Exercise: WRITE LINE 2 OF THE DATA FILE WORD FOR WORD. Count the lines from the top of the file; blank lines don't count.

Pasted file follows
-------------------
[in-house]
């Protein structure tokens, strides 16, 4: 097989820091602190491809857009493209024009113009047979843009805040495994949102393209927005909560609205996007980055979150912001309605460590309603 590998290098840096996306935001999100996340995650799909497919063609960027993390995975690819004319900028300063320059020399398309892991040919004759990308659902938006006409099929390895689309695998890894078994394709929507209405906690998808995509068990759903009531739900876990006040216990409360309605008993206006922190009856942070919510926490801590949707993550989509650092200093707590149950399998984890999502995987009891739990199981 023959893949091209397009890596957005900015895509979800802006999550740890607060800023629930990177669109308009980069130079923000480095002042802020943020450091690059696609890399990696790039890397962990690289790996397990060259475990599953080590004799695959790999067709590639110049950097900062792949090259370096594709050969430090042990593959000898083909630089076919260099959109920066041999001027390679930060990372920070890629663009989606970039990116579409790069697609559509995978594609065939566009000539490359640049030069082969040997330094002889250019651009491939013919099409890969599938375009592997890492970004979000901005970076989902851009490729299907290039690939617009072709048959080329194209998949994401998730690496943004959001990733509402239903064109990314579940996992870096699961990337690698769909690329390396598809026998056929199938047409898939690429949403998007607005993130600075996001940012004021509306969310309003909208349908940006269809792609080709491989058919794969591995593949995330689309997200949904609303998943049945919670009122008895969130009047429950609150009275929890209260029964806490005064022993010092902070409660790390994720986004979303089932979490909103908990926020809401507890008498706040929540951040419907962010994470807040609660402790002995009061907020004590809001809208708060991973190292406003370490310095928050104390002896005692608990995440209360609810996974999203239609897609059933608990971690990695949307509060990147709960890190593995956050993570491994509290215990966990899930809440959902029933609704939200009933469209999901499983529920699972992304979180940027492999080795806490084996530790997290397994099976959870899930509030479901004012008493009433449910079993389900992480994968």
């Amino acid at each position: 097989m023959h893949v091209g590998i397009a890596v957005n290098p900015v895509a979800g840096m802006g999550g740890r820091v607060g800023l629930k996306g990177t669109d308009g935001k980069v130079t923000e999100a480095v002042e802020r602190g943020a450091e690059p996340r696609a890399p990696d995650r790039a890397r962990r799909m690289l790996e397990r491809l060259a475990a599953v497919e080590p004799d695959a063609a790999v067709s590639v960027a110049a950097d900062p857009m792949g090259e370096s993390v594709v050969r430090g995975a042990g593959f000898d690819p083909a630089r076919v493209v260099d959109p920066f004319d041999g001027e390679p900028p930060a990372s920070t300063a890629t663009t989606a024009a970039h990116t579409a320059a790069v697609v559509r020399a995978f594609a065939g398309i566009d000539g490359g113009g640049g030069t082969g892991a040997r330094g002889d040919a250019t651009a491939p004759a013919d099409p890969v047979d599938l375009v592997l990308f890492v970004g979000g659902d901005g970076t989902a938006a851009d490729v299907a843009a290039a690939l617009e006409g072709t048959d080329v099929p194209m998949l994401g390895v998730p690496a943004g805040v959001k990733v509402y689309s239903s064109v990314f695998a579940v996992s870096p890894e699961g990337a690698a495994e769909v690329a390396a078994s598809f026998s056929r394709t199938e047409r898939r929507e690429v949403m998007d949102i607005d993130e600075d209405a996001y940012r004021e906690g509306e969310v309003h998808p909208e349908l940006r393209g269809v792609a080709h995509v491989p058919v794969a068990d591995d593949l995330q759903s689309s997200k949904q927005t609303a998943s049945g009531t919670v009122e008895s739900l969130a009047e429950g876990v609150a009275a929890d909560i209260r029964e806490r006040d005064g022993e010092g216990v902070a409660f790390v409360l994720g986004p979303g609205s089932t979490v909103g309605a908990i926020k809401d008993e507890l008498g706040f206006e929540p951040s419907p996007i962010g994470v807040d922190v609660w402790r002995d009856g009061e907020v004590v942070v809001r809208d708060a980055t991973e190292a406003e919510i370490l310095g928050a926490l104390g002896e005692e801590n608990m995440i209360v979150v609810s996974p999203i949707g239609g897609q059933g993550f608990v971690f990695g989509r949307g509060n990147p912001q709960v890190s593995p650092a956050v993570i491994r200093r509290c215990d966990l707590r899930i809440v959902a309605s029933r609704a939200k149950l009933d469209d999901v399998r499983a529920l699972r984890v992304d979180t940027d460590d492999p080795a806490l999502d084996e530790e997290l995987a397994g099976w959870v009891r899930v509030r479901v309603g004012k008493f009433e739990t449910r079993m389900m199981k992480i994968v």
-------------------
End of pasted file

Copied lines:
């Protein structure tokens, strides 16, 4: 097989820091602190491809857009493209024009113009047979843009805040495994949102393209927005909560609205996007980055979150912001309605460590309603 590998290098840096996306935001999100996340995650799909497919063609960027993390995975690819004319900028300063320059020399398309892991040919004759990308659902938006006409099929390895689309695998890894078994394709929507209405906690998808995509068990759903009531739900876990006040216990409360309605008993206006922190009856942070919510926490801590949707993550989509650092200093707590149950399998984890999502995987009891739990199981 023959893949091209397009890596957005900015895509979800802006999550740890607060800023629930990177669109308009980069130079923000480095002042802020943020450091690059696609890399990696790039890397962990690289790996397990060259475990599953080590004799695959790999067709590639110049950097900062792949090259370096594709050969430090042990593959000898083909630089076919260099959109920066041999001027390679930060990372920070890629663009989606970039990116579409790069697609559509995978594609065939566009000539490359640049030069082969040997330094002889250019651009491939013919099409890969599938375009592997890492970004979000901005970076989902851009490729299907290039690939617009072709048959080329194209998949994401998730690496943004959001990733509402239903064109990314579940996992870096699961990337690698769909690329390396598809026998056929199938047409898939690429949403998007607005993130600075996001940012004021509306969310309003909208349908940006269809792609080709491989058919794969591995593949995330689309997200949904609303998943049945919670009122008895969130009047429950609150009275929890209260029964806490005064022993010092902070409660790390994720986004979303089932979490909103908990926020809401507890008498706040929540951040419907962010994470807040609660402790002995009061907020004590809001809208708060991973190292406003370490310095928050104390002896005692608990995440209360609810996974999203239609897609059933608990971690990695949307509060990147709960890190593995956050993570491994509290215990966990899930809440959902029933609704939200009933469209999901499983529920699972992304979180940027492999080795806490084996530790997290397994099976959870899930509030479901004012008493009433449910079993389900992480994968």